AKRON A familiar face to longtime baseball fans in Ohio is now the return of the sport to the University of Akron.
Chris Sabo, who was part of the Cincinnati Reds’ 1990 World Series win and holds the World Series record for assists a third baseman in a nine-player game, was unveiled at a news conference last week at InfoCision Stadium – Summa Field.
Former UA President Scott Scarborough retired from the baseball program in 2015 as part of a series of cost-cutting efforts at the university. The move sparked an immediate, sustained backlash that eventually led his successor, Matthew Wilson, to begin the process of returning to the program.
Wilson has since stepped down to return to law school, but UA track and field director Larry Williams was part of the baseball revival process at Akron and pointed out Sabo’s game and coaching resumes as part of it why he was selected as head coach.
“We are excited to welcome Chris Sabo to the University of Akron,” said Williams. “His illustrious career as a player shows that he has mastered the fine details of the game. He also has exceptional leadership skills and a proven ability to educate, coach and motivate young athletes. His work ethic, dedication and commitment to excellence made him perfect. ” fit to lead the Zips baseball program. “
Sabo has spent the past four years as a manager at the IMG Academy in Florida. His team, ranked 2nd nationwide in 2015, was voted 5th last spring, and 10 of his IMG players were drafted in Major League Baseball amateur draft.
As a player, Sabo played at the University of Michigan from 1981 to 1983 and received the First Team All-America Award from The Sporting News and Baseball America. He was a second round draft pick by the Cincinnati Reds in 1983, was named National League Rookie of the Year in 1988, and was a three-time National League All-Star (1988, 1990, 1991). During his season, he became known for both his fundamentally solid approach and looks, which included Rec Specs glasses and an ubiquitous crew cut hairstyle.
Sabo knows that the Zips won’t play their first regular season game until 2020, but that there isn’t much time left to get the program going.
“I want to get (my coaching staff) to start recruiting as soon as possible,” said Sabo. “We have another year. Really, we won’t start practicing until September. The sooner we can get this thing going, the better.”
The only elements of the program still in effect as of 2015 are the facilities, albeit in slightly worse shape after almost four years of minimal use by various tournaments and local amateur teams.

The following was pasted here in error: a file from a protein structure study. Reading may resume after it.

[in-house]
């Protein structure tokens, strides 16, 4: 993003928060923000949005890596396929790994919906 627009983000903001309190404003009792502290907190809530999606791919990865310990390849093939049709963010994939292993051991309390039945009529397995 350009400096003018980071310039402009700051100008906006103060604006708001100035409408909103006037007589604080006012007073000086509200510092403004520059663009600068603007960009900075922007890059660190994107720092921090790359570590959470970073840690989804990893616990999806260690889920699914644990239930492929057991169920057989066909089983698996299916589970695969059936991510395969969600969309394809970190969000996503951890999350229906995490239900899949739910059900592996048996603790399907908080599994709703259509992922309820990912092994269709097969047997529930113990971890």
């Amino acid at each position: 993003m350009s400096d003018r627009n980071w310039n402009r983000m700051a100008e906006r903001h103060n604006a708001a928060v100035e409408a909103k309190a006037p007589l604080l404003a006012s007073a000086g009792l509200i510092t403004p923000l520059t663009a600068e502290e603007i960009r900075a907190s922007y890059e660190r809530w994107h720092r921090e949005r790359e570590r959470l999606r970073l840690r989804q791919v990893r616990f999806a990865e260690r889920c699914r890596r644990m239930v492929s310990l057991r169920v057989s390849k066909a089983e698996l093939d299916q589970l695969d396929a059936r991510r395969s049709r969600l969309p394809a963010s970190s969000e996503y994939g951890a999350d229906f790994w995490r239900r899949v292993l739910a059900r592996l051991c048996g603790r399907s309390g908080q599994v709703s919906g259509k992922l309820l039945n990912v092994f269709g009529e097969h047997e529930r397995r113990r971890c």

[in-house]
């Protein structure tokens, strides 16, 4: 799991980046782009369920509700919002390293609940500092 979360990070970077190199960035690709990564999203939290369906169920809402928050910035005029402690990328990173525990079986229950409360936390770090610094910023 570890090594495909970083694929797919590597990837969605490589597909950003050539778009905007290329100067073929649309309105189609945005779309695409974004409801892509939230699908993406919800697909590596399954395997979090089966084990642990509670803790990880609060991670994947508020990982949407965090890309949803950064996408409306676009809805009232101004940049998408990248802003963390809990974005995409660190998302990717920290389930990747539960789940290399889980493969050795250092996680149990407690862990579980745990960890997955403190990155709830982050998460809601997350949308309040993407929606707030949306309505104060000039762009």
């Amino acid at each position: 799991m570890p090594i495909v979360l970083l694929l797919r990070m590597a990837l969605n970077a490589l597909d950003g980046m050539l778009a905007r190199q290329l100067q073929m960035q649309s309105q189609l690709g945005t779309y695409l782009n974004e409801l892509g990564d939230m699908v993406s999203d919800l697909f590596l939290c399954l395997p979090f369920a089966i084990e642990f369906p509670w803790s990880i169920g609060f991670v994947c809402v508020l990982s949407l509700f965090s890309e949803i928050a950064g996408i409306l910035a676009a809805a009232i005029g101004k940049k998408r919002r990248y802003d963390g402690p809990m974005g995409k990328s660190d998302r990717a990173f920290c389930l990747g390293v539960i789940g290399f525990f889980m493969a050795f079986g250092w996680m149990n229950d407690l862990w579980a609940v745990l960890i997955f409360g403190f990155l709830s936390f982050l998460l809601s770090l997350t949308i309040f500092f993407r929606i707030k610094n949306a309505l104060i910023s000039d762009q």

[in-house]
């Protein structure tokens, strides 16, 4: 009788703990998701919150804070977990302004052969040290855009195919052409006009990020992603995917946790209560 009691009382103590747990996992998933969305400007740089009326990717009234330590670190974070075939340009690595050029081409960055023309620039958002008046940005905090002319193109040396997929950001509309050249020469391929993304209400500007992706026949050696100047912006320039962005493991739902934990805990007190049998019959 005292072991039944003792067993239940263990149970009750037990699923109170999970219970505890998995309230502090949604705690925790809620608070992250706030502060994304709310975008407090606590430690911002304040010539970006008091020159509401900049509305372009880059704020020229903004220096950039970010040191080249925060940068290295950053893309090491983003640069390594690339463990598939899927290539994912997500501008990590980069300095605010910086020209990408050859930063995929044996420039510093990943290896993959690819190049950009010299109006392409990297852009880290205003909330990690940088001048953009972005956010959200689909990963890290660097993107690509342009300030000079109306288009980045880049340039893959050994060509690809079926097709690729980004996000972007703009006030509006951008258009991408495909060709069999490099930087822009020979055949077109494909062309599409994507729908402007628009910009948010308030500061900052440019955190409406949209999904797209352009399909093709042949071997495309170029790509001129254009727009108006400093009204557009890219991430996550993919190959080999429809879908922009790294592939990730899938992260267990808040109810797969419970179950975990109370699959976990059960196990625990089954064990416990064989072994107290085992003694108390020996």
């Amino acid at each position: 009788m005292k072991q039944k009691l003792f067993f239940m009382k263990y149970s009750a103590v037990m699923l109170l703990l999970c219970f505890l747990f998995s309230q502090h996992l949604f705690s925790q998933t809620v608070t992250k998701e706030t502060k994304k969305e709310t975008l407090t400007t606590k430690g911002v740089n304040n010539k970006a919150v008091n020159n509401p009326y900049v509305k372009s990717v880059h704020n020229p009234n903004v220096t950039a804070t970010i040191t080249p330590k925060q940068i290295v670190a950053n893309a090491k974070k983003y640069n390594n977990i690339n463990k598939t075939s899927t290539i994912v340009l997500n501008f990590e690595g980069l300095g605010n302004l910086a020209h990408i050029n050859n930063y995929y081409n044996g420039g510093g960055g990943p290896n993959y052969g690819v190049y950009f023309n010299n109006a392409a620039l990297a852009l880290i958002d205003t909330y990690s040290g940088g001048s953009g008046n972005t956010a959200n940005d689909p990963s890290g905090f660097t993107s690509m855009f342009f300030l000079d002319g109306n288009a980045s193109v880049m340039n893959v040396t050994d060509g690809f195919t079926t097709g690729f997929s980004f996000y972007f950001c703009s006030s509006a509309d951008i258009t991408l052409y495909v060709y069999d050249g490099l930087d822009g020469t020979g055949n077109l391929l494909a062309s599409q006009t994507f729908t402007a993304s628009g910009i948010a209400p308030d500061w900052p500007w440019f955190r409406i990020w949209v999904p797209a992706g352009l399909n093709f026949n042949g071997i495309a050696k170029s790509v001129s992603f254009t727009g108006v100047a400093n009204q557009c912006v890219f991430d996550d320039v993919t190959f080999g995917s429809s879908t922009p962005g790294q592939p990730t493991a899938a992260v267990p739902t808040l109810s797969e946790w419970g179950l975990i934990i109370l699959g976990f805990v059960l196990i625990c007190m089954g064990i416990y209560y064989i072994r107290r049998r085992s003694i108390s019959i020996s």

Sabo knows that when it comes to staff, there is no real connection to baseball as there was at Akron before. He sees this blank board as an opportunity to create something special.
“We can build a good legacy here,” said Sabo. “This is a team that is about to start over. We’re giving 35 opportunities to kids who may not have had one before. That’s 35 lives that baseball can affect me.”
Prior to the end of the program, Akron had made two strong runs in the Mid-American Conference tournament, including an appearance in the MAC championship game against arch-rivals Kent State in his penultimate season. After Scarborough’s decision to end the program, players were split up into various programs at different levels of college baseball, including local products like Dom Iero, who migrated to the state of Kent.
LIFE AFTER RETIREMENT
Since retiring as a player, Sabo has been a hit coach, infield instructor, and talent evaluator within the Reds organization, supporting the baseball programs at Xavier University, the University of Michigan, and the University of Cincinnati.
He earned a bachelor’s degree in humanities from Xavier University in 1998 and attended Northern Kentucky University law school from 2009-2010.
A native of Detroit, 56, and his wife Susan have three daughters – Annie, Brooke, and Olivia – and he’s an avid golfer who is deeply involved in charitable fundraising.
When baseball officially returns to the diamond, it will be with a new women’s sport at UA, lacrosse. Akron Fields 18 Division I sports programs. Other UA coaches, including soccer coach Terry Bowden and men’s basketball coach John Groce, attended Sabo’s introductory press conference, as did some fans.
One in Reds outfit arranged for Sabo to get an autograph, which showed that some in the state still have strong memories of the new skipper’s time in Buckeye. His job now is to use the sport at Lee Jackson Field to create new memories for years to come.
Reach Andy at 330-580-8936
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